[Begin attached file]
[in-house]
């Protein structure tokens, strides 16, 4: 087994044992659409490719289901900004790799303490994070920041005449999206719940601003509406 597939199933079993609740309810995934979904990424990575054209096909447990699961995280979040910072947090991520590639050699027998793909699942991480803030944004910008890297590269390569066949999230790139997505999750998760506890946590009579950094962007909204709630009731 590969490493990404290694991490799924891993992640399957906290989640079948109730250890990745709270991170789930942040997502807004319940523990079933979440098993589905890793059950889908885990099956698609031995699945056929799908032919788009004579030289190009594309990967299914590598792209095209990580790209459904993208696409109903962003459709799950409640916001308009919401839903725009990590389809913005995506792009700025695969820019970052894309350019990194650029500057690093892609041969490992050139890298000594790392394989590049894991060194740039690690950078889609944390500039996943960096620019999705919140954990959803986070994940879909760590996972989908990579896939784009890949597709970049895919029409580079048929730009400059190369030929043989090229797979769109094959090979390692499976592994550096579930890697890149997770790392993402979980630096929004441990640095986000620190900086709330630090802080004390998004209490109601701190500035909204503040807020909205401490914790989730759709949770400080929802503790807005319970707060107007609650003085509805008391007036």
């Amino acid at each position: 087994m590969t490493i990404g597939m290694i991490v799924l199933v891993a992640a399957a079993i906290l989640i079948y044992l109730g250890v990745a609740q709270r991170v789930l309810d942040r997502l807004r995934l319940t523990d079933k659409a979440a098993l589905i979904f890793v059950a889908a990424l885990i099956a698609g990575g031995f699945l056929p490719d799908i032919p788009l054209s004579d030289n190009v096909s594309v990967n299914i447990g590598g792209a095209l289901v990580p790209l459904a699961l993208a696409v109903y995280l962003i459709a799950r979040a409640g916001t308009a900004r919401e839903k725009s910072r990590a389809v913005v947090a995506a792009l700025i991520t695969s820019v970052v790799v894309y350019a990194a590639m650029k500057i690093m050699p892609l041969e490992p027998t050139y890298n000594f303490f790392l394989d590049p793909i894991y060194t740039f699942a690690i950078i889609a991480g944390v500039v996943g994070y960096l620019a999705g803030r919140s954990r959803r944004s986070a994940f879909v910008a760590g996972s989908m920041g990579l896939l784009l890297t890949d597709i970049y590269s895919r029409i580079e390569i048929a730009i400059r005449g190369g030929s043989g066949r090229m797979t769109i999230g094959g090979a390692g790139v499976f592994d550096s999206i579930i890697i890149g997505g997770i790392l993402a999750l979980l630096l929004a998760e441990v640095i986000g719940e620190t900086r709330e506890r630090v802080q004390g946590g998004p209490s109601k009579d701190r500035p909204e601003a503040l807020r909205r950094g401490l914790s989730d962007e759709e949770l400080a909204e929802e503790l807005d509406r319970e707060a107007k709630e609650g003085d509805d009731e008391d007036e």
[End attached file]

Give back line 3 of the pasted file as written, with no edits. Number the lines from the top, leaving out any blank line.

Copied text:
């Amino acid at each position: 087994m590969t490493i990404g597939m290694i991490v799924l199933v891993a992640a399957a079993i906290l989640i079948y044992l109730g250890v990745a609740q709270r991170v789930l309810d942040r997502l807004r995934l319940t523990d079933k659409a979440a098993l589905i979904f890793v059950a889908a990424l885990i099956a698609g990575g031995f699945l056929p490719d799908i032919p788009l054209s004579d030289n190009v096909s594309v990967n299914i447990g590598g792209a095209l289901v990580p790209l459904a699961l993208a696409v109903y995280l962003i459709a799950r979040a409640g916001t308009a900004r919401e839903k725009s910072r990590a389809v913005v947090a995506a792009l700025i991520t695969s820019v970052v790799v894309y350019a990194a590639m650029k500057i690093m050699p892609l041969e490992p027998t050139y890298n000594f303490f790392l394989d590049p793909i894991y060194t740039f699942a690690i950078i889609a991480g944390v500039v996943g994070y960096l620019a999705g803030r919140s954990r959803r944004s986070a994940f879909v910008a760590g996972s989908m920041g990579l896939l784009l890297t890949d597709i970049y590269s895919r029409i580079e390569i048929a730009i400059r005449g190369g030929s043989g066949r090229m797979t769109i999230g094959g090979a390692g790139v499976f592994d550096s999206i579930i890697i890149g997505g997770i790392l993402a999750l979980l630096l929004a998760e441990v640095i986000g719940e620190t900086r709330e506890r630090v802080q004390g946590g998004p209490s109601k009579d701190r500035p909204e601003a503040l807020r909205r950094g401490l914790s989730d962007e759709e949770l400080a909204e929802e503790l807005d509406r319970e707060a107007k709630e609650g003085d509805d009731e008391d007036e």